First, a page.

Hey pallies, likes it seems the world is simply full of pallies who are waitin' to get their Dino-encounters posted on the web and our pallies at google 'lerts and bringin' more and more of these Dino-tales to our attention. Case in point, yester-Dino-day an 'lert came 'cross our email pointin' us in the direction of the on-line presence of the "Miami Herald" where there special feature of a Miami
area resident, Miss Iris Marks whose personal prose, "Miami Stories: Dancer shares tales of beloved husband and Golden Era," features her personal relationship with our most beloved Dino.
In her section, "A few tidbits about me," Miss Marks shares how she had the amazin' opportunity to actually be the openin' act for our Dino and Mr. Alan King and to have our Dino takes her out dancin' after hours. The most amazin' thin' that Miss Iris shares is that our Dino "proposed to (her) then." Her tender age and her mother stood in the way of acceptin' the proposal. I'm sure she wonders how her life woulda changed in she had indeed becomes Mrs. Dean Martin.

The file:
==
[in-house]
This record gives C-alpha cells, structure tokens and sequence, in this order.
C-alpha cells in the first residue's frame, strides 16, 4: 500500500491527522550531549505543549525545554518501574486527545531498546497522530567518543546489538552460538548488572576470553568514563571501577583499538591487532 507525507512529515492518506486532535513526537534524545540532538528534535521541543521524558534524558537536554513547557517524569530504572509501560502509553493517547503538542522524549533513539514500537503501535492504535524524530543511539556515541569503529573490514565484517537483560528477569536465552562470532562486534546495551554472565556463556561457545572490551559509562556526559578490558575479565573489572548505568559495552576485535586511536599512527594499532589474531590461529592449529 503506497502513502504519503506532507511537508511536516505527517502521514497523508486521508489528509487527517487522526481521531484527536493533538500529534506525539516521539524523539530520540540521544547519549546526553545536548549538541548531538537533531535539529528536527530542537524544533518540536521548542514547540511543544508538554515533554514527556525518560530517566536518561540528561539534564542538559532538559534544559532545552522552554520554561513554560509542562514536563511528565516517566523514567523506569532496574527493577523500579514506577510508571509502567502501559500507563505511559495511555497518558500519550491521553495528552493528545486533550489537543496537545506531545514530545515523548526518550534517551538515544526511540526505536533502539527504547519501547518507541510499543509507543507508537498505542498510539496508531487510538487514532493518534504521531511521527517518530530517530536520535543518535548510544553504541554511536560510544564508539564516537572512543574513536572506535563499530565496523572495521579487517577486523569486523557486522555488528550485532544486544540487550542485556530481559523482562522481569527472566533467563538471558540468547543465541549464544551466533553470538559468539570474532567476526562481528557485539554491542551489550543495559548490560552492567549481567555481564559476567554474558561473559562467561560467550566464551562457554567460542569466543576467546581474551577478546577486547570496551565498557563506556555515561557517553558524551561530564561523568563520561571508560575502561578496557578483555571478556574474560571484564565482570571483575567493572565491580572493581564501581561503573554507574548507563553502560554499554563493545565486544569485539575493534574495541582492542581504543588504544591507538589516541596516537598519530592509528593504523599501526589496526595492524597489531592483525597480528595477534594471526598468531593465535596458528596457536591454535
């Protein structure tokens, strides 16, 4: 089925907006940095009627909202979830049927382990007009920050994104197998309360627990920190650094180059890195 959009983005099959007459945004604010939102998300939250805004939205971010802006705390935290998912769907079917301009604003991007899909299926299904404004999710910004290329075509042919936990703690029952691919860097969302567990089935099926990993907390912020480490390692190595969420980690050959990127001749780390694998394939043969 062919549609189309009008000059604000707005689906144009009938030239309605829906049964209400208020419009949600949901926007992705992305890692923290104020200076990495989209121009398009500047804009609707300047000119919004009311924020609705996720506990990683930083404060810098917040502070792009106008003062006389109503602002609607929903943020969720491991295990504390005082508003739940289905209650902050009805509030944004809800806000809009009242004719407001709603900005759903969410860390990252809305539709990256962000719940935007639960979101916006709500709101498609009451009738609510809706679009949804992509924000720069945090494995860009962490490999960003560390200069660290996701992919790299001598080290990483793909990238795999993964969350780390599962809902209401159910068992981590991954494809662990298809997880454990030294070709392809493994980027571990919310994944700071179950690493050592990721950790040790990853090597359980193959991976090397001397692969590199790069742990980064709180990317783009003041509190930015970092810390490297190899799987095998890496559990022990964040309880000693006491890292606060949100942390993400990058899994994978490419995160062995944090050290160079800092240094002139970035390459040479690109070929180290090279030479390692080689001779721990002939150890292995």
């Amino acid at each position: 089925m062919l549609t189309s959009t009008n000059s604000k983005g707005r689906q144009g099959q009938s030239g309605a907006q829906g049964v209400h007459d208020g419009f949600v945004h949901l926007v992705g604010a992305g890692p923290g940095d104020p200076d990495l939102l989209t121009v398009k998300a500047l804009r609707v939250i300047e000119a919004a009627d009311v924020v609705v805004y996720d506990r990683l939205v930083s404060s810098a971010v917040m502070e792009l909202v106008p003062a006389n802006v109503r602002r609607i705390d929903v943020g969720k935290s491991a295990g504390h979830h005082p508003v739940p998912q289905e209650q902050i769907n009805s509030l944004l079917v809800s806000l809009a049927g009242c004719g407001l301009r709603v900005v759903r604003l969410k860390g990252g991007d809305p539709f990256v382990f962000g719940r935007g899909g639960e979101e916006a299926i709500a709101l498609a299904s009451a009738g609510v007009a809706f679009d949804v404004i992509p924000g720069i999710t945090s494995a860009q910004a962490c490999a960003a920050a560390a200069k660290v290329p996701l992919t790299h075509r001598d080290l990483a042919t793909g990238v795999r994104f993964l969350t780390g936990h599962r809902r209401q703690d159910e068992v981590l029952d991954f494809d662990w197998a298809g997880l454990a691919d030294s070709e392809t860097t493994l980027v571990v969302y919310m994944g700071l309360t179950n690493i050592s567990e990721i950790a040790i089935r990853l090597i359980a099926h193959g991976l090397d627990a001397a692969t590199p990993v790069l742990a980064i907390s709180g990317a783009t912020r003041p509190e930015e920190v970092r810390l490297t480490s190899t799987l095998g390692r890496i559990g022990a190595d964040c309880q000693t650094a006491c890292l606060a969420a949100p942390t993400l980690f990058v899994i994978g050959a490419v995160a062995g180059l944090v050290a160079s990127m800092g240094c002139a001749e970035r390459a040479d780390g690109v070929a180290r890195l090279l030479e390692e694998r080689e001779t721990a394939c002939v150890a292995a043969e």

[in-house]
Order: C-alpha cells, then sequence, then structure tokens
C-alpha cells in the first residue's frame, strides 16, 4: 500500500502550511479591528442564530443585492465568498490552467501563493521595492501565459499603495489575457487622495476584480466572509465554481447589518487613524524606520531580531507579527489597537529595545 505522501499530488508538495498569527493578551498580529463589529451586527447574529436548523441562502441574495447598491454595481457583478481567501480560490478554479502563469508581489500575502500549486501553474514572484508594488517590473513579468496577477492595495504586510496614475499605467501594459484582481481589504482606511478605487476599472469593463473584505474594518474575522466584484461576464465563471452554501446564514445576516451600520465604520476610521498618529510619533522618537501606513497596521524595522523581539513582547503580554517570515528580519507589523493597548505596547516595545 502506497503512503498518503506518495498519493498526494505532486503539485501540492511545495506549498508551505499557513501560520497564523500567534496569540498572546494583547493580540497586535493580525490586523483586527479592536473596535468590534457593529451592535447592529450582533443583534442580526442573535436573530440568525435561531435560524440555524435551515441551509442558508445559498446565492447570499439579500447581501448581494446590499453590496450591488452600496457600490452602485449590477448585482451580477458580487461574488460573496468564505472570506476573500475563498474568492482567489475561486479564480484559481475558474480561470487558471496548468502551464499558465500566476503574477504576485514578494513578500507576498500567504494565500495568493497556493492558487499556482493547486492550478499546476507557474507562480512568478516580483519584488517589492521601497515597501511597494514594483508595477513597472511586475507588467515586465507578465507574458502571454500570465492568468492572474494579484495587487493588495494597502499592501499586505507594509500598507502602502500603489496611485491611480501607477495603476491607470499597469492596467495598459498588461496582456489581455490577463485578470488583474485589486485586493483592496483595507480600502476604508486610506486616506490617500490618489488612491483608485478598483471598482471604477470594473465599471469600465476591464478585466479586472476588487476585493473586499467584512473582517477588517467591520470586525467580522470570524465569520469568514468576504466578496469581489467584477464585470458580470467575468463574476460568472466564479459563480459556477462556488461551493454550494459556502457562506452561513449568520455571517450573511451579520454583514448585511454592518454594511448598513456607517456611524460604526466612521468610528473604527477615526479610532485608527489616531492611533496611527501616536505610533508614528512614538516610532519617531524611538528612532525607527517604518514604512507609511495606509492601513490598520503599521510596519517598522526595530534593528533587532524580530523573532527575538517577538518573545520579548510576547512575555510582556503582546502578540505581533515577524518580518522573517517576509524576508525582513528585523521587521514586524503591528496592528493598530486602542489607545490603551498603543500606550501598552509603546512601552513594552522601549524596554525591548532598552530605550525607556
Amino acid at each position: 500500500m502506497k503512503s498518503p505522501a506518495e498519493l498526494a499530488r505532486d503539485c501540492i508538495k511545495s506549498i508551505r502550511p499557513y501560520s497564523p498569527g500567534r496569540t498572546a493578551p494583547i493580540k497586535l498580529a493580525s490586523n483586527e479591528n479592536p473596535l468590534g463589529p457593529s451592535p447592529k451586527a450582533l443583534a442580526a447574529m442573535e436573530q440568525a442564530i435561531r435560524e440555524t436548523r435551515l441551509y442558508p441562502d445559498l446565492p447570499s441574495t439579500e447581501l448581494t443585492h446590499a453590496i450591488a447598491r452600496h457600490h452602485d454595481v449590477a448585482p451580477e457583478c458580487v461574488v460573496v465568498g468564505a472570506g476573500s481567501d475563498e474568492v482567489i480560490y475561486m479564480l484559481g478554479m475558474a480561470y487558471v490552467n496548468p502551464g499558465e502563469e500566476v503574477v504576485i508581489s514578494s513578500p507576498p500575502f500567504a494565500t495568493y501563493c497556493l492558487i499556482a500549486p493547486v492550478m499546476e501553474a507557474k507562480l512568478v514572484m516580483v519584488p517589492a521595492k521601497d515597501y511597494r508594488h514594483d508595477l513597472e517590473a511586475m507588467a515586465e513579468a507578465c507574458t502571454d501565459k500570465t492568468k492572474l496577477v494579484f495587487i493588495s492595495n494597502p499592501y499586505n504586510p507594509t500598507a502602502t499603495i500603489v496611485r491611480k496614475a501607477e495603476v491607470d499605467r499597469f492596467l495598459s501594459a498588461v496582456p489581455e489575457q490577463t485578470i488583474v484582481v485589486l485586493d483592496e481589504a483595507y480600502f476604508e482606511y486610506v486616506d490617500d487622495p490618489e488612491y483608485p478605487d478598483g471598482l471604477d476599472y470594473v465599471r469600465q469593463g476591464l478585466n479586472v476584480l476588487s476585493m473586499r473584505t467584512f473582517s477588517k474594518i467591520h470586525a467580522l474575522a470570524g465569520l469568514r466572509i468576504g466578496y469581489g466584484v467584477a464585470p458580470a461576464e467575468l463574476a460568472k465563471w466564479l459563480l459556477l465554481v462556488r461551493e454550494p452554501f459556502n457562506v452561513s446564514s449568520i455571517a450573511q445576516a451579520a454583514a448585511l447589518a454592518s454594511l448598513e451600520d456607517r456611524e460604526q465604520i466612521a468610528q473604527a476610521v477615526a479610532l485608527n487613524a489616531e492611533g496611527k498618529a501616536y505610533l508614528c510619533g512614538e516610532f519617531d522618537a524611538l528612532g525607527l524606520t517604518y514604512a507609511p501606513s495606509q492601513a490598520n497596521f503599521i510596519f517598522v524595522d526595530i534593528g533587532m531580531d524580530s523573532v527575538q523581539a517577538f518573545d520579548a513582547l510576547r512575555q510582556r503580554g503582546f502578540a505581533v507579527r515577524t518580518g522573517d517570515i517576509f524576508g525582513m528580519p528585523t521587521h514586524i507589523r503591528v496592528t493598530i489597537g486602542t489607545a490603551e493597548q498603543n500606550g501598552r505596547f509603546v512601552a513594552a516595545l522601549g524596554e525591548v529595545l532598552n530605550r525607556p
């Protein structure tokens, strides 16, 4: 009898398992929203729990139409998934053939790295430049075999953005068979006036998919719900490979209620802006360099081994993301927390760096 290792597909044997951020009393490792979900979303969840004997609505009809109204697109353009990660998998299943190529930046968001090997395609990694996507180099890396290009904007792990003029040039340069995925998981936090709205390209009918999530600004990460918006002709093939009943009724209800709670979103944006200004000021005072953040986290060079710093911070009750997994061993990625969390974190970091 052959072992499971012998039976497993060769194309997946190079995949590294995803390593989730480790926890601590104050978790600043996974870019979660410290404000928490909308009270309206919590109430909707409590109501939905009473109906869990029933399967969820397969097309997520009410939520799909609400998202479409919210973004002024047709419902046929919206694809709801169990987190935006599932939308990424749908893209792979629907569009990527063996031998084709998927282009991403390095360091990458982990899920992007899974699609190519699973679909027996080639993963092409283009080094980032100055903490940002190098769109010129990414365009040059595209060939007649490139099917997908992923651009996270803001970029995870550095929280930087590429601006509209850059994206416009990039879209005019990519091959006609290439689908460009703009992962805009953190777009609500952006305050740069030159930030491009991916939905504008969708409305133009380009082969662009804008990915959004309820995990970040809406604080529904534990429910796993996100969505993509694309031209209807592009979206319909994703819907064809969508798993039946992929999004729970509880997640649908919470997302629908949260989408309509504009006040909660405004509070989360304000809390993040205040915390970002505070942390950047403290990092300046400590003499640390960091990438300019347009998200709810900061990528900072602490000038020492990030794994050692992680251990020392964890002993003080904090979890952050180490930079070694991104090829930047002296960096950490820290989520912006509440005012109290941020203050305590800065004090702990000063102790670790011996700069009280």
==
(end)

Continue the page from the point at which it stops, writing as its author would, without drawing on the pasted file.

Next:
We are thrilled to share this revealin' revelation and well as other Dino-remarks that Marks shares below. We will be tryin' to do a bit of researchin' to see if we can determine the approximate time frame when this happened. We are grateful to Miss Iris Marks for sharin' her personal Dino-encounter and to the folks at the "Miami Herald" for puttin' it in print. To read all of Miss Marks remarks in the original source, simply clicks on the tag of this here Dino-report. Dino-psyched, DMP
Miami Stories: Dancer shares tales of beloved husband and Golden Era
By Iris Marks Special to the Miami Herald
A few tidbits about me: I was a dancer. I was the opening act for Dean Martin and Alan King. When I worked with Dean in Philadelphia we used to go dancing after hours. He did not drink whiskey but did drink iced tea. He put on the act of drinking all the time, but that was not true. He proposed to me then. I was too young to take that responsibility. It would have been fun I’m sure, but my mom said no. I kept in touch with him and called him years later when he and his family were interviewed by Edward R. Murrow (in Philly).